# Semiparametric Inference For Causal Effects

In this section, we discuss how to estimate the effect of treatment \(T\) on outcome \(Y\) commonly expressed through the use of counterfactuals of the form \(Y(t)\) or \(Y|\text{do}(t)\) – which reads as the potential outcome \(Y\) had treatment been assigned to \(t\). We follow the estimation procedure outlined in our work Semiparametric Inference For Causal Effects In Graphical Models With Hidden Variables (Bhattacharya, Nabi, & Shpitser, 2020). If the outcome is continuous, the effect is typically captured by the average causal effect (ACE) defined as,

\(\psi = E[Y(1)] - E[Y(0)], \quad \text{(when Y is continuous.)}\)

When \(Y\) is binary, the effect is typically reported as the log of odds ratios (LOR) as follows.

\(\psi = \log(\frac{p(Y(1) = 1)/p(Y(1) = 0)}{p(Y(0) = 1)/p(Y(0) = 0)}), \quad \text{(when Y is binary.)}\)

In Ananke, we consider identification and estimation of these quantities using the language of causal graphs. We illustrate these through a series of examples with increasing levels of complications. The good news is, all the user needs to specify is the **data (as a Pandas data frame)** and a story for what they believe the world looks like in the form of an **acyclic directed mixed graph (ADMG)** where each bidirected edge encodes unmeasured common confounders. Ananke will then provide
suggestions for the best estimator given the graphical story provided by the user. If it is not possible to compute the ACE/LOR given this story (i.e., the quantity is not *identified*) then Ananke will also inform the user if this is the case.

Following are the necessary packages that need to be imported.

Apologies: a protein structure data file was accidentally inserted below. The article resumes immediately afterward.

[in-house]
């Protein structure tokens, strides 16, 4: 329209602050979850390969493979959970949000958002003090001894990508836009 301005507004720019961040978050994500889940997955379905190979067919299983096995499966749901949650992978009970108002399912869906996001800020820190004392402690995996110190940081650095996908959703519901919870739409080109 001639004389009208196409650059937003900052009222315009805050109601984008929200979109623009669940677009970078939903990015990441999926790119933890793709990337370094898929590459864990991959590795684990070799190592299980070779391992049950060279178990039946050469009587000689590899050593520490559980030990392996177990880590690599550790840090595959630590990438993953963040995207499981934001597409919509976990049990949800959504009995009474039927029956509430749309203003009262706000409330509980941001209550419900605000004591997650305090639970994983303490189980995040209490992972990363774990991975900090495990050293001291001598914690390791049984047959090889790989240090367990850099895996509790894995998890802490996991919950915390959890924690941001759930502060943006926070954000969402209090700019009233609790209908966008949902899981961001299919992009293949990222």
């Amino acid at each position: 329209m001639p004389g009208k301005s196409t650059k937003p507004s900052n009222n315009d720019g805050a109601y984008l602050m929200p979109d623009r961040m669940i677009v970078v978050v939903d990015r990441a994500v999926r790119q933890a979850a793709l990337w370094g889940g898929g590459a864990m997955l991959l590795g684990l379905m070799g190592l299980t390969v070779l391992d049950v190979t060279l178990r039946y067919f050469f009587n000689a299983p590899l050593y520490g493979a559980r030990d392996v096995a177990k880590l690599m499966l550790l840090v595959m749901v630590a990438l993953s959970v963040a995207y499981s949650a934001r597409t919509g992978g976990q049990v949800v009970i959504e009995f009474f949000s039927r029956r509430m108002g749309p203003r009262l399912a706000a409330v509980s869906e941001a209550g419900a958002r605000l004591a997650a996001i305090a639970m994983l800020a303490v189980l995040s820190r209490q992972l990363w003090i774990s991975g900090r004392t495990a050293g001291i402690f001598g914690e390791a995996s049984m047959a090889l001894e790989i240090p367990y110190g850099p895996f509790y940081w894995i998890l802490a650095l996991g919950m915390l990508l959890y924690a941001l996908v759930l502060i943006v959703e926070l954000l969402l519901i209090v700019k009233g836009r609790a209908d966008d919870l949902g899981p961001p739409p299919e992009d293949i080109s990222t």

```
[1]:
```

```
from ananke.graphs import ADMG
from ananke.estimation import CausalEffect
from ananke.datasets import load_afixable_data, load_conditionally_ignorable_data, load_frontdoor_data
from ananke.estimation import AutomatedIF
import numpy as np
```

Let’s say we are studying the efficacy of a new antiretroviral therapy vs. an old one. Call this the treatment \(T\) where \(T=1\) represents receiving the new drug and \(T=0\) represents receiving the old. Our outcome of interest is the patients CD4 counts post treatment.

## Estimation via Adjustment

As a first pass, an analyst might check the causal effect under the causal graphical model where all common confounders of the treatment and outcome are measured. A highly simplistic story would be as follows. The initial viral load of the patient affects both which treatment the patient is assigned to as well as their final outcome. This is represented graphically as follows. Just be careful not to have spaces in your variable names, the machine learning packages underlying Ananke are not compatible with that.

```
[2]:
```

```
vertices = ['ViralLoad', 'T', 'CD4']
di_edges = [('ViralLoad', 'T'), ('ViralLoad', 'CD4'), ('T', 'CD4')]
G = ADMG(vertices, di_edges)
G.draw(direction="LR")
```

```
[2]:
```

We now load some toy data on these three variables, and ask Ananke to estimate the effect. We see that as soon as we instantiate the `CausalEffect`

object, Ananke offers a list of estimators that are available under the specified causal graph. Further, it recommends one that achieves the semiparametric efficiency bound, i.e., the estimator with the lowest variance.

```
[3]:
```

```
ace_obj = CausalEffect(graph=G, treatment='T', outcome='CD4') # setting up the CausalEffect object
```

```
Treatment is a-fixable and graph is mb-shielded.
Available estimators are:
1. IPW (ipw)
2. Outcome regression (gformula)
3. Generalized AIPW (aipw)
4. Efficient Generalized AIPW (eff-aipw)
Suggested estimator is Efficient Generalized AIPW
```

In this case, it recommends *Efficient Generalized AIPW* which is to say, that the estimator used to compute the effect in this case looks a lot like Augmented IPW. Further, Ananke uses semiparametric theory in order to provide an estimator that achieves the lowest asymptotic variance. Turns out, the efficient estimator in this case is trivial, but the next case demonstrates a harder scenario.